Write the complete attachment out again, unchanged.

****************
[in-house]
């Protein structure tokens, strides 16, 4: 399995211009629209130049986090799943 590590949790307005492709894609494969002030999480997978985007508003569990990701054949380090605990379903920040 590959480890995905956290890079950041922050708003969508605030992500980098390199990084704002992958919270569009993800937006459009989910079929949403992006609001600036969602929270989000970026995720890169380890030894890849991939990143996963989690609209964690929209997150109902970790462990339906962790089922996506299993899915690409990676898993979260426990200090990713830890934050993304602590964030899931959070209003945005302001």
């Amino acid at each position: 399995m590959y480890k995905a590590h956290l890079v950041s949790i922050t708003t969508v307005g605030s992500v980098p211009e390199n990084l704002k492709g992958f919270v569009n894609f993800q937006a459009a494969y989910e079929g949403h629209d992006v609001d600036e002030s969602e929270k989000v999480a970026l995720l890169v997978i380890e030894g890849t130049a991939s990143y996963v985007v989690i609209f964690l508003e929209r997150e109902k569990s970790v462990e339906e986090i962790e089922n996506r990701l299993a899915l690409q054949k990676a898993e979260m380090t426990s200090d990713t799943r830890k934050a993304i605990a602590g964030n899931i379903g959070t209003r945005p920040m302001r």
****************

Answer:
[in-house]
């Protein structure tokens, strides 16, 4: 399995211009629209130049986090799943 590590949790307005492709894609494969002030999480997978985007508003569990990701054949380090605990379903920040 590959480890995905956290890079950041922050708003969508605030992500980098390199990084704002992958919270569009993800937006459009989910079929949403992006609001600036969602929270989000970026995720890169380890030894890849991939990143996963989690609209964690929209997150109902970790462990339906962790089922996506299993899915690409990676898993979260426990200090990713830890934050993304602590964030899931959070209003945005302001």
């Amino acid at each position: 399995m590959y480890k995905a590590h956290l890079v950041s949790i922050t708003t969508v307005g605030s992500v980098p211009e390199n990084l704002k492709g992958f919270v569009n894609f993800q937006a459009a494969y989910e079929g949403h629209d992006v609001d600036e002030s969602e929270k989000v999480a970026l995720l890169v997978i380890e030894g890849t130049a991939s990143y996963v985007v989690i609209f964690l508003e929209r997150e109902k569990s970790v462990e339906e986090i962790e089922n996506r990701l299993a899915l690409q054949k990676a898993e979260m380090t426990s200090d990713t799943r830890k934050a993304i605990a602590g964030n899931i379903g959070t209003r945005p920040m302001r």